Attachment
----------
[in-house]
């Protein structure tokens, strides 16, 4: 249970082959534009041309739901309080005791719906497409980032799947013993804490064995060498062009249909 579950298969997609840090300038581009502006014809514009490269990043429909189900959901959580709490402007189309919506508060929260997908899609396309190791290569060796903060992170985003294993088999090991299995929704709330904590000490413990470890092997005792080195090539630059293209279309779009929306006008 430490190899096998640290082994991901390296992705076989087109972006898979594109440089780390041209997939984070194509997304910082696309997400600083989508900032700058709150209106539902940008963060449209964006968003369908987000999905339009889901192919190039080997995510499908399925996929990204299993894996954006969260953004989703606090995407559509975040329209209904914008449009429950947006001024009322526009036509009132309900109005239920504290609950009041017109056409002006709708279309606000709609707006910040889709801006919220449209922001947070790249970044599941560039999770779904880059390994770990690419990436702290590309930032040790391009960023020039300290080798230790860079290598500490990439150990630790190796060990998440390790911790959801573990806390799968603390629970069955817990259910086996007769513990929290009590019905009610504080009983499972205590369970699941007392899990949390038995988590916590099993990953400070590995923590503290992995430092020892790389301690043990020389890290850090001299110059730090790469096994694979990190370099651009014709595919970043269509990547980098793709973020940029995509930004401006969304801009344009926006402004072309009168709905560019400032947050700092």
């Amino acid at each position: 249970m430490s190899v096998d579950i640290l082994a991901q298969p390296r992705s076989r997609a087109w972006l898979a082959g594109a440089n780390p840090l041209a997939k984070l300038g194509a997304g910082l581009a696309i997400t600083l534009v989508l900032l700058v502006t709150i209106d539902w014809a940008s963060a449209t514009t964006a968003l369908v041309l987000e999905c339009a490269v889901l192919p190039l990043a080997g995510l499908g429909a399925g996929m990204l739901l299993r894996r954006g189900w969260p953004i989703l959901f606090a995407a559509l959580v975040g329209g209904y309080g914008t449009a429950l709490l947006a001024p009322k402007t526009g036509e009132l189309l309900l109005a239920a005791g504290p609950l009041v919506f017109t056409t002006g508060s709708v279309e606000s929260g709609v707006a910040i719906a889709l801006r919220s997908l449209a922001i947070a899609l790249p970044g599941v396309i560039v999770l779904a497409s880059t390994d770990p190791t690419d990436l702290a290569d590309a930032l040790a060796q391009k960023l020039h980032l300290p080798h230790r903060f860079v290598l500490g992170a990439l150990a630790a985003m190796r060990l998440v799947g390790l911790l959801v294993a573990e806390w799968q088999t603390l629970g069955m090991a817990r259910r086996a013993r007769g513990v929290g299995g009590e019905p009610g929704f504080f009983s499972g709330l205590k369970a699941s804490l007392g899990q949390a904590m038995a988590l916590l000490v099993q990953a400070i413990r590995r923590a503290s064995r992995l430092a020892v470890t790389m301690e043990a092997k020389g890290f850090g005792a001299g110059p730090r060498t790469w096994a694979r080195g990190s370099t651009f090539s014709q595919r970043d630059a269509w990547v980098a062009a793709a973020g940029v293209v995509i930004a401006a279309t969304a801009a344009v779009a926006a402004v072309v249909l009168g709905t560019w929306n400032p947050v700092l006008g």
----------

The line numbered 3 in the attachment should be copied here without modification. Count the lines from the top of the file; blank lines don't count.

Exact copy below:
């Amino acid at each position: 249970m430490s190899v096998d579950i640290l082994a991901q298969p390296r992705s076989r997609a087109w972006l898979a082959g594109a440089n780390p840090l041209a997939k984070l300038g194509a997304g910082l581009a696309i997400t600083l534009v989508l900032l700058v502006t709150i209106d539902w014809a940008s963060a449209t514009t964006a968003l369908v041309l987000e999905c339009a490269v889901l192919p190039l990043a080997g995510l499908g429909a399925g996929m990204l739901l299993r894996r954006g189900w969260p953004i989703l959901f606090a995407a559509l959580v975040g329209g209904y309080g914008t449009a429950l709490l947006a001024p009322k402007t526009g036509e009132l189309l309900l109005a239920a005791g504290p609950l009041v919506f017109t056409t002006g508060s709708v279309e606000s929260g709609v707006a910040i719906a889709l801006r919220s997908l449209a922001i947070a899609l790249p970044g599941v396309i560039v999770l779904a497409s880059t390994d770990p190791t690419d990436l702290a290569d590309a930032l040790a060796q391009k960023l020039h980032l300290p080798h230790r903060f860079v290598l500490g992170a990439l150990a630790a985003m190796r060990l998440v799947g390790l911790l959801v294993a573990e806390w799968q088999t603390l629970g069955m090991a817990r259910r086996a013993r007769g513990v929290g299995g009590e019905p009610g929704f504080f009983s499972g709330l205590k369970a699941s804490l007392g899990q949390a904590m038995a988590l916590l000490v099993q990953a400070i413990r590995r923590a503290s064995r992995l430092a020892v470890t790389m301690e043990a092997k020389g890290f850090g005792a001299g110059p730090r060498t790469w096994a694979r080195g990190s370099t651009f090539s014709q595919r970043d630059a269509w990547v980098a062009a793709a973020g940029v293209v995509i930004a401006a279309t969304a801009a344009v779009a926006a402004v072309v249909l009168g709905t560019w929306n400032p947050v700092l006008g």